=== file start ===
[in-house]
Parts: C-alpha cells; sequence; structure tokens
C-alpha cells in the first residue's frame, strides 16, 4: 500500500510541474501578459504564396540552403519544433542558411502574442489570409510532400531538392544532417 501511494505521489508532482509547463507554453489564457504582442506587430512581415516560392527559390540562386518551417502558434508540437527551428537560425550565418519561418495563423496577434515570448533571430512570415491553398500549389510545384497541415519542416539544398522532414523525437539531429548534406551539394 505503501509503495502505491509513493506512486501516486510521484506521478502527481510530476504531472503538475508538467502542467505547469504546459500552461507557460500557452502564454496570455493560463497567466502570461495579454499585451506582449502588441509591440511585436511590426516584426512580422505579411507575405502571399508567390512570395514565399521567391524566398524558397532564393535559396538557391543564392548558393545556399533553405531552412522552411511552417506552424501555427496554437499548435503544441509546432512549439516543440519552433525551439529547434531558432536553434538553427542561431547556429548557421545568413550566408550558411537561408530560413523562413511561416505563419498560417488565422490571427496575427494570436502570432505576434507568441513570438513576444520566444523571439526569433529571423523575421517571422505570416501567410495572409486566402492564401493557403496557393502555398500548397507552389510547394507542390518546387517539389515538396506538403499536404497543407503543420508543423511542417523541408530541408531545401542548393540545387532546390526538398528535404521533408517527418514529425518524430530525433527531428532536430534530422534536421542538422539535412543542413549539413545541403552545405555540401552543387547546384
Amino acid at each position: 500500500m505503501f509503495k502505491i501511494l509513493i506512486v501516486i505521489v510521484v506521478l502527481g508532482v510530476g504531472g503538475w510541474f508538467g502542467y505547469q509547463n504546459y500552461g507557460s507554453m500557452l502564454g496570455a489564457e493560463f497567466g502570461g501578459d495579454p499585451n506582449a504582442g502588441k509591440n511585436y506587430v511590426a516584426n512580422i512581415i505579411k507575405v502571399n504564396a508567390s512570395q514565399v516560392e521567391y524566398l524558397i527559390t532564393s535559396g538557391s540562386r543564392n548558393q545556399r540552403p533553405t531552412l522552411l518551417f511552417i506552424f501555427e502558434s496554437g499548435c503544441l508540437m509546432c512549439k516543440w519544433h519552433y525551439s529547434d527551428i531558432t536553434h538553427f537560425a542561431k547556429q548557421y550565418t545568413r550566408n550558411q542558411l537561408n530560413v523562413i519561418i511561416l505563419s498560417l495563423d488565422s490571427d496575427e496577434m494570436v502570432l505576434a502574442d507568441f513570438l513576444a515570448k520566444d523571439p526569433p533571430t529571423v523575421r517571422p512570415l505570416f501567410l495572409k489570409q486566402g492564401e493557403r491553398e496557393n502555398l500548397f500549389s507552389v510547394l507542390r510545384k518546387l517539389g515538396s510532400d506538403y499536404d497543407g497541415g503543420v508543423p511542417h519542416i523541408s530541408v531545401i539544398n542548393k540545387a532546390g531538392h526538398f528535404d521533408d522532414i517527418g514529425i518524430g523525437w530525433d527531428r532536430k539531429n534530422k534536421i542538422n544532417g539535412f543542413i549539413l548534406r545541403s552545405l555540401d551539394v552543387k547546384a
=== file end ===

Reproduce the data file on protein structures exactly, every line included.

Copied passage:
[in-house]
Parts: C-alpha cells; sequence; structure tokens
C-alpha cells in the first residue's frame, strides 16, 4: 500500500510541474501578459504564396540552403519544433542558411502574442489570409510532400531538392544532417 501511494505521489508532482509547463507554453489564457504582442506587430512581415516560392527559390540562386518551417502558434508540437527551428537560425550565418519561418495563423496577434515570448533571430512570415491553398500549389510545384497541415519542416539544398522532414523525437539531429548534406551539394 505503501509503495502505491509513493506512486501516486510521484506521478502527481510530476504531472503538475508538467502542467505547469504546459500552461507557460500557452502564454496570455493560463497567466502570461495579454499585451506582449502588441509591440511585436511590426516584426512580422505579411507575405502571399508567390512570395514565399521567391524566398524558397532564393535559396538557391543564392548558393545556399533553405531552412522552411511552417506552424501555427496554437499548435503544441509546432512549439516543440519552433525551439529547434531558432536553434538553427542561431547556429548557421545568413550566408550558411537561408530560413523562413511561416505563419498560417488565422490571427496575427494570436502570432505576434507568441513570438513576444520566444523571439526569433529571423523575421517571422505570416501567410495572409486566402492564401493557403496557393502555398500548397507552389510547394507542390518546387517539389515538396506538403499536404497543407503543420508543423511542417523541408530541408531545401542548393540545387532546390526538398528535404521533408517527418514529425518524430530525433527531428532536430534530422534536421542538422539535412543542413549539413545541403552545405555540401552543387547546384
Amino acid at each position: 500500500m505503501f509503495k502505491i501511494l509513493i506512486v501516486i505521489v510521484v506521478l502527481g508532482v510530476g504531472g503538475w510541474f508538467g502542467y505547469q509547463n504546459y500552461g507557460s507554453m500557452l502564454g496570455a489564457e493560463f497567466g502570461g501578459d495579454p499585451n506582449a504582442g502588441k509591440n511585436y506587430v511590426a516584426n512580422i512581415i505579411k507575405v502571399n504564396a508567390s512570395q514565399v516560392e521567391y524566398l524558397i527559390t532564393s535559396g538557391s540562386r543564392n548558393q545556399r540552403p533553405t531552412l522552411l518551417f511552417i506552424f501555427e502558434s496554437g499548435c503544441l508540437m509546432c512549439k516543440w519544433h519552433y525551439s529547434d527551428i531558432t536553434h538553427f537560425a542561431k547556429q548557421y550565418t545568413r550566408n550558411q542558411l537561408n530560413v523562413i519561418i511561416l505563419s498560417l495563423d488565422s490571427d496575427e496577434m494570436v502570432l505576434a502574442d507568441f513570438l513576444a515570448k520566444d523571439p526569433p533571430t529571423v523575421r517571422p512570415l505570416f501567410l495572409k489570409q486566402g492564401e493557403r491553398e496557393n502555398l500548397f500549389s507552389v510547394l507542390r510545384k518546387l517539389g515538396s510532400d506538403y499536404d497543407g497541415g503543420v508543423p511542417h519542416i523541408s530541408v531545401i539544398n542548393k540545387a532546390g531538392h526538398f528535404d521533408d522532414i517527418g514529425i518524430g523525437w530525433d527531428r532536430k539531429n534530422k534536421i542538422n544532417g539535412f543542413i549539413l548534406r545541403s552545405l555540401d551539394v552543387k547546384a